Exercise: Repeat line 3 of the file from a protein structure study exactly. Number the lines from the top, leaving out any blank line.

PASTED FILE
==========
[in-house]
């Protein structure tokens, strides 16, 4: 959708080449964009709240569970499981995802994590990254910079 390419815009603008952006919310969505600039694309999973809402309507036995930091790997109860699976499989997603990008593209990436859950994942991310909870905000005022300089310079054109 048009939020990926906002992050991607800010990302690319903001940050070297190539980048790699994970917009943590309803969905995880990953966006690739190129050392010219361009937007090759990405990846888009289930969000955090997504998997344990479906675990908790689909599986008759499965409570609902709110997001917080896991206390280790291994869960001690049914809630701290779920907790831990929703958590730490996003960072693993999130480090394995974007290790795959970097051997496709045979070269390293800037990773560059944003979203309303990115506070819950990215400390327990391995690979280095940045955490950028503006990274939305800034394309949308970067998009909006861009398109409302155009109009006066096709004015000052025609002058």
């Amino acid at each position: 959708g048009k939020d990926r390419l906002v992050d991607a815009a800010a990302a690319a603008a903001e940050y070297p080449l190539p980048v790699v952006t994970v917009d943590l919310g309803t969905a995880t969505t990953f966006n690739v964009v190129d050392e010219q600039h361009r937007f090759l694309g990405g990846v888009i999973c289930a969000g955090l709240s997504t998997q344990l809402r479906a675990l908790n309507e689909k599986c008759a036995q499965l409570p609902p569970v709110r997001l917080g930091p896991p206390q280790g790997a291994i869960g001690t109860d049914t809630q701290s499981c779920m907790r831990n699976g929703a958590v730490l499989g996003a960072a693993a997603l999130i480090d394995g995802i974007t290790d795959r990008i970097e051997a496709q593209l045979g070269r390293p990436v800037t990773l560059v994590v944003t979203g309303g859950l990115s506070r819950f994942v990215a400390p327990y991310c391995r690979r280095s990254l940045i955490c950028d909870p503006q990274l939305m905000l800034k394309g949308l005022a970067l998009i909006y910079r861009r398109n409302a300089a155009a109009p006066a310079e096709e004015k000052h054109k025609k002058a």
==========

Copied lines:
């Amino acid at each position: 959708g048009k939020d990926r390419l906002v992050d991607a815009a800010a990302a690319a603008a903001e940050y070297p080449l190539p980048v790699v952006t994970v917009d943590l919310g309803t969905a995880t969505t990953f966006n690739v964009v190129d050392e010219q600039h361009r937007f090759l694309g990405g990846v888009i999973c289930a969000g955090l709240s997504t998997q344990l809402r479906a675990l908790n309507e689909k599986c008759a036995q499965l409570p609902p569970v709110r997001l917080g930091p896991p206390q280790g790997a291994i869960g001690t109860d049914t809630q701290s499981c779920m907790r831990n699976g929703a958590v730490l499989g996003a960072a693993a997603l999130i480090d394995g995802i974007t290790d795959r990008i970097e051997a496709q593209l045979g070269r390293p990436v800037t990773l560059v994590v944003t979203g309303g859950l990115s506070r819950f994942v990215a400390p327990y991310c391995r690979r280095s990254l940045i955490c950028d909870p503006q990274l939305m905000l800034k394309g949308l005022a970067l998009i909006y910079r861009r398109n409302a300089a155009a109009p006066a310079e096709e004015k000052h054109k025609k002058a």